Criminal Defense Attorney Michael A. Campbell Achieves Major Court of Appeals Victory
In a surprising reversal, the Indiana Court of Appeals overturned a decision of the Porter Superior Court denying a Motion to Suppress filed by Criminal Defense Attorney Michael A. Campbell. In Marshall v. State of Indiana, 64A05-1710-CR-2368, the Court of Appeals reversed the trial court’s denial of Attorney Campbell’s Motion to Suppress Evidence based on an improper traffic stop.
In the early morning on October 29, 2016, a Reserve Officer with the Hebron Police Department initiated a traffic stop of the Defendant’s vehicle based on the Officer’s observation that the Defendant “was going over the posted speed limit.” The Officer did not issue a citation for speeding, but instead decided to pursue an investigation for Operating a Vehicle While Intoxicated (“OWI“). The Defendant was eventually charged with Class A Misdemeanor Operating a Vehicle While Intoxicated, Endangering a Person and Class C Misdemeanor Operating a Vehicle With an Alcohol Concentration Equivalent to .08 But Less Than .15.
In the Porter Superior Court on August 4, 2017, Criminal Defense Attorney Michael A. Campbell filed a Motion to Suppress, alleging the traffic stop was unlawful. The trial court denied Attorney Campbell’s motion on August 8, 2017. On August 9, 2017, Criminal Defense Attorney Michael A. Campbell filed a Renewed Motion to Suppress, again alleging the traffic stop was unlawful, and requested a hearing on the motion. The trial court granted Attorney Campbell’s request for a hearing and held a hearing on Marshall’s renewed motion to suppress on August 17, 2017. The trial court ultimately denied Attorney Campbell’s renewed motion to suppress on August 18, 2017, and certified the Order for interlocutory appeal.
For the first time in Indiana history, Criminal Defense Attorney Michael A. Campbell argued before the Indiana Court of Appeals that an officer’s testimony of his “visual speed estimate” was insufficient to establish reasonable suspicion to believe a defendant was exceeding the speed limit.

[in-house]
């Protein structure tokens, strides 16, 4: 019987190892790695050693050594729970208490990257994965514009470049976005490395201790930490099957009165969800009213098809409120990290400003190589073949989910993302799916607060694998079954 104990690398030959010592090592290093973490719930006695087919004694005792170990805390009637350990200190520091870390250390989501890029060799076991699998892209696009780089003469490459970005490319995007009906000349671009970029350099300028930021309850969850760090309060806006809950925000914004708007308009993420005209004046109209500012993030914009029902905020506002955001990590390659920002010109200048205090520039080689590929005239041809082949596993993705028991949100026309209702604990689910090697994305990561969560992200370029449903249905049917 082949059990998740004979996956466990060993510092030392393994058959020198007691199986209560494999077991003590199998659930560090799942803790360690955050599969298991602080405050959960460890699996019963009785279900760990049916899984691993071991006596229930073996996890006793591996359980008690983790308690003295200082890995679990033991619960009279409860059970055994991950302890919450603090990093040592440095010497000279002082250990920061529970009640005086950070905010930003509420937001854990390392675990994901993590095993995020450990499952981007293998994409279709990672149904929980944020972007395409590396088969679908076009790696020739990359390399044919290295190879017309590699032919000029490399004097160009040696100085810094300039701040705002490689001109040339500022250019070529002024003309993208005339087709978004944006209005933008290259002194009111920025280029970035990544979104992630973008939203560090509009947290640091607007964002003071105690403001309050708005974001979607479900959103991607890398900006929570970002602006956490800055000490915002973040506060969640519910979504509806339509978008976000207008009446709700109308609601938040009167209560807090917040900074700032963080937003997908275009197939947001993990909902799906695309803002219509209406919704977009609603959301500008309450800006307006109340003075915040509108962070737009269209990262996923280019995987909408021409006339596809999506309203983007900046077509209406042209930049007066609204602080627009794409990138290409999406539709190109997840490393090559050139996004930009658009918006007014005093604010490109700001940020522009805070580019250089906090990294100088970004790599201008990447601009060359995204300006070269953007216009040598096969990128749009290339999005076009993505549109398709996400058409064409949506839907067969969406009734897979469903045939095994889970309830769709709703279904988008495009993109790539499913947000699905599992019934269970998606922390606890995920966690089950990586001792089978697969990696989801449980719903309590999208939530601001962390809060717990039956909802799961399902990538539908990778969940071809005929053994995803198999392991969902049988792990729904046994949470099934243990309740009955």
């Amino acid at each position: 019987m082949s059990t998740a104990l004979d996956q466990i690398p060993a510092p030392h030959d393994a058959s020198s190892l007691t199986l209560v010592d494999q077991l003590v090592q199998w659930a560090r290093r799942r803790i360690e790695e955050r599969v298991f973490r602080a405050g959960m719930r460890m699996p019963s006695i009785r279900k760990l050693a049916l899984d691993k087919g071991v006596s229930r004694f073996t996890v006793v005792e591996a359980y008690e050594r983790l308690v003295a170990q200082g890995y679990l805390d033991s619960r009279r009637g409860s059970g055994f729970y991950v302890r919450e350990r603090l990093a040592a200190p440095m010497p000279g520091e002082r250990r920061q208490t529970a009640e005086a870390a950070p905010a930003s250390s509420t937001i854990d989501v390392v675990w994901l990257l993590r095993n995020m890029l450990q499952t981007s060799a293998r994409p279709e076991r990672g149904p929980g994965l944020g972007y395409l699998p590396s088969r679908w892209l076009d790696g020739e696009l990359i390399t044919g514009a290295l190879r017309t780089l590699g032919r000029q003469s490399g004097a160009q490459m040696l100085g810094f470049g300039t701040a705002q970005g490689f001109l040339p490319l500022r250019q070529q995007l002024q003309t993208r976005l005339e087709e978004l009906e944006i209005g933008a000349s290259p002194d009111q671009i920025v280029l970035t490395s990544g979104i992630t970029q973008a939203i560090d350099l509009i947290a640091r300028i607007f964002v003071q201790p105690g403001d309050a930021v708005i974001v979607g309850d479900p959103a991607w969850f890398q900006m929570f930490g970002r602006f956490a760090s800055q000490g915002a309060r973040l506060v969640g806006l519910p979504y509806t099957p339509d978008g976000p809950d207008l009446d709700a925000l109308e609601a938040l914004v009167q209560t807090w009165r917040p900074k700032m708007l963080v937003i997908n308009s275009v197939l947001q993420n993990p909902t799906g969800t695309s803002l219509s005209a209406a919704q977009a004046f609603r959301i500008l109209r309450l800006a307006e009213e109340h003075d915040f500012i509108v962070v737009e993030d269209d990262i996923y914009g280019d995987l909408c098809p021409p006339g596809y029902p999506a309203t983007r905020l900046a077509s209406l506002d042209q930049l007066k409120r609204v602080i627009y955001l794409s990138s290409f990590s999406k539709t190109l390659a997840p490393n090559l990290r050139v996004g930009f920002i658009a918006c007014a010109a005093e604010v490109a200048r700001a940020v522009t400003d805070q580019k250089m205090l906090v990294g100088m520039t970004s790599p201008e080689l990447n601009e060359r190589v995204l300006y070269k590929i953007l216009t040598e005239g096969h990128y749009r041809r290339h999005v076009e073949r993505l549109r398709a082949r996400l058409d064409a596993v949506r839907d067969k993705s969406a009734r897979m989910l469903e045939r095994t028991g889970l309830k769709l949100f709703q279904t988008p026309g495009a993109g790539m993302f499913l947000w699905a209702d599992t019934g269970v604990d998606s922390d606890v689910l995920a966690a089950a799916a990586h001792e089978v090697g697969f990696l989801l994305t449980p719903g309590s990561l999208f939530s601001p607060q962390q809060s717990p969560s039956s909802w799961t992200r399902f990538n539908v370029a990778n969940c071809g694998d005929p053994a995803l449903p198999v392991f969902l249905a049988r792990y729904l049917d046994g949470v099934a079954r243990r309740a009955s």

In its Order denying Attorney Campbell’s renewed motion for summary judgment, the trial court concluded that “an officer’s testimony of speeding, without radar, pacing or some number, when based upon his or her expertise and ability to draw conclusions about the excessive speed of the vehicle, in general terms, is sufficient to establish a reasonable suspicion of a traffic infraction justifying a stop.” In support of its conclusion, the trial court cited four cases from other jurisdictions. The Indiana Court of Appeals found this neither controlling nor persuasive.
In this case, the Officer was using a radar, but he could not testify at hearing or at deposition what speed the Defendant was actually traveling and what the radar showed as Defendant’s speed. During a pre-trial deposition, the Officer could not recall the posted speed limit at the location of the traffic stop, but he claimed he knew at the time of the stop what the speed limit was in the area, but testified he “thought maybe it was forty miles an hour[.]” Later at the suppression hearing, the Officer indicated he had visited the location of the stop prior to the hearing and that the speed limit was fifty miles per hour. The Officer testified he did not pace the vehicle, did not write down the speed at which he observed the vehicle traveling prior to the traffic stop, and did not observe the Defendant commit any other traffic infractions.
The Indiana Court of Appeals reasoned that because the Officer could not testify regarding the speed of the vehicle in more specific terms, he did not have specific articulable facts to support his initiation of a traffic stop, and therefore the traffic stop violated the Defendant’s Fourth Amendment rights. The case has been remanded back to the trial court to determine what, if any, charges can be substantiated absent the now suppressed evidence gathered after the traffic stop was initiated. The State of Indiana is expected to dismiss the case based upon a lack of evidence due to the evidence that was suppressed by the Opinion, but as of the time of this article, no motions have yet been filed by the State.
***Update: The Attorney General’s Office, on behalf of the State of Indiana subsequently filed a Petition to Transfer this case to the Indiana Supreme Court. The Indiana Supreme Court accepted transfer and Attorney Michael A. Campbell argued the case before the Indiana Supreme Court on October 15, 2018. As of the writing of this update the Indiana Supreme Court has yet to make a ruling on an issue of first impression in the State of Indiana.
If you have been charged with Operating While Intoxicated in Indiana or you feel your rights have been violated, Criminal Defense Attorney Michael A. Campbell will fight to preserve your innocence!
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